Angelina Sedum

'Angelina' stonecrop (Sedum rupestre ‘Angelina’).  Photo by S. Hamilton, courtesy UTIA. Download image. 



UT Gardens' January 2015 Plant of the Month:
‘Angelina’ stonecrop

Submitted by Susan Hamilton, Director of the University of Tennessee Gardens


Frigid fall and winter temperatures are challenging not only for man and beast but also for plants. As I prepared to write this article, I realized that many of my favorite flowering specimens like camellia, cornelian cherry dogwood, witchhazel, and Japanese flowering apricot are holding tightly to their flower buds preparing to bloom when the weather is well beyond bitter temperatures. So this month’s plant was chosen for its beautiful foliage color rather than its bloom. It’s not a tree or shrub, either, but rather a beautiful, enduring herbaceous groundcover — sedum.

This selection of sedum, in my opinion, is one that every garden has to have: ‘Angelina’ stonecrop, botanically known as Sedum rupestre ‘Angelina’.  Winter is the best time of the year for this particular evergreen stonecrop. Its bright lime-green to yellow-gold foliage, which is attractive during the growing season, turns a beautiful amber to almost orange color in the fall through winter months. Our frigid temperature dips only intensify the foliage color of this durable groundcover. What’s more, it is an easy plant to grow. Drought and neglect don’t trouble this perennial. In fact, it will flourish in soils of low or moderate fertility as long as they are well drained, in sun or partial shade. It also happily embraces our Tennessee heat and humidity.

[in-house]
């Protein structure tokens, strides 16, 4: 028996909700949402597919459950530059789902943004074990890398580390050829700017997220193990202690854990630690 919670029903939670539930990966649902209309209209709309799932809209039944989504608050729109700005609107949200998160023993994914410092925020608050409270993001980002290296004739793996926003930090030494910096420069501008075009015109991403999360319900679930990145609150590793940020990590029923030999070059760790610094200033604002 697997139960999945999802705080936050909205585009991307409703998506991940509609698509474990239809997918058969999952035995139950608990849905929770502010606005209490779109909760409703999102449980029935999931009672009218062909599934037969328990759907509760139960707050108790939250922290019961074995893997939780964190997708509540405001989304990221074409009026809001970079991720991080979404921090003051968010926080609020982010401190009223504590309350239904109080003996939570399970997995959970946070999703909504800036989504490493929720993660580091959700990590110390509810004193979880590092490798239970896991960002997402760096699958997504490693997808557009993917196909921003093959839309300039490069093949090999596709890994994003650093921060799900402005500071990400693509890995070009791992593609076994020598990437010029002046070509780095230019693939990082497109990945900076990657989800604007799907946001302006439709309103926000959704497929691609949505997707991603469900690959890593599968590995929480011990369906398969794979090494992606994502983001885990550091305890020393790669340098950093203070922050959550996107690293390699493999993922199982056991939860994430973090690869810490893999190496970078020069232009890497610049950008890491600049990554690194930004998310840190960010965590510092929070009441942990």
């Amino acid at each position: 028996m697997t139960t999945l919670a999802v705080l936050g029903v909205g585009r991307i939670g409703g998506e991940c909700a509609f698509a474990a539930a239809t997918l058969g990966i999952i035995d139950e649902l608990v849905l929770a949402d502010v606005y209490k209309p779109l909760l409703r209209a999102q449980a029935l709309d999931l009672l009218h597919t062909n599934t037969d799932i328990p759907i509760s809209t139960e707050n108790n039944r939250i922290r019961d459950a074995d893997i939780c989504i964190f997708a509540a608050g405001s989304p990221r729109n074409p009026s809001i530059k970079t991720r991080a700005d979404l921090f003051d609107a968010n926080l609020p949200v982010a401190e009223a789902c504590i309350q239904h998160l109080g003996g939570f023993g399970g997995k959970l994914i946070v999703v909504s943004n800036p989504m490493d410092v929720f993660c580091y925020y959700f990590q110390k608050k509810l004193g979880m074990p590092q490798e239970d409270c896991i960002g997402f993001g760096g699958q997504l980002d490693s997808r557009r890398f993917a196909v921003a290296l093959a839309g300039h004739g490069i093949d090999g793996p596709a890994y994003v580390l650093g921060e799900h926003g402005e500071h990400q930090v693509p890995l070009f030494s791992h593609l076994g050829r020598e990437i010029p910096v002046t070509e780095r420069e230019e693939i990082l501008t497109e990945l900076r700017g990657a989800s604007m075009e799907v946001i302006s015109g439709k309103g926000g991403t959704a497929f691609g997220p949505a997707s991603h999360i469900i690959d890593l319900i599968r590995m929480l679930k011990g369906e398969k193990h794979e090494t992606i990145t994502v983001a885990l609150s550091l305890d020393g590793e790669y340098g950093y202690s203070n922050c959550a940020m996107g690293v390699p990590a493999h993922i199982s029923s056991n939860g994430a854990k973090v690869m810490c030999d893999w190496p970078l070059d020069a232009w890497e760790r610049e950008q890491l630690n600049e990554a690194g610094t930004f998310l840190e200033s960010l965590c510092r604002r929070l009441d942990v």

Vigorous and dependable, Angelina stonecrop will grow about a foot in width in a season with a height no taller than 2 to 4 inches. Its golden, yellow-green needle-like, evergreen foliage produces upright yellow flowers that grow 4 to 6 inches tall in early summer. Plants will spread and form a mat over time. Space starter plants 8 to 12 inches apart for massing as a ground cover.

This sedum is great for edging a sunny perennial garden, and it loves cascading over the edge of containers and retaining walls and trailing over rock and stone outcroppings in a xeric garden. In fact, its species name, rupestre, means “rock loving” in reference to the mountainous native habit of plants of this species. I think the versatile foliage color of Angelina is a great compliment to the soft blues, pinks and greens of other plants and is especially wonderful for highlighting dark-leaved plants.

Angelina sedum may be divided or pruned at any time and it can easily be propagated by literally just laying pieces of the foliage and stems on top of the ground or barely covering them with soil. Also, it’s “deer proof,” which is another reason to love this plant.


The University of Tennessee Gardens located in Knoxville, Crossville and Jackson are part of the UT Institute of Agriculture.
Designated as the official botanical garden for the State of Tennessee, the gardens’ mission is to foster appreciation, education and stewardship of plants through garden displays, educational programs and research trials. The gardens are open during all seasons and free to the public except during designated special events. For more information see utgardens.tennessee.edu

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Patricia McDaniels, UTIA Marketing and Communications, 615-835-4570,
pmcdaniels@tennessee.edu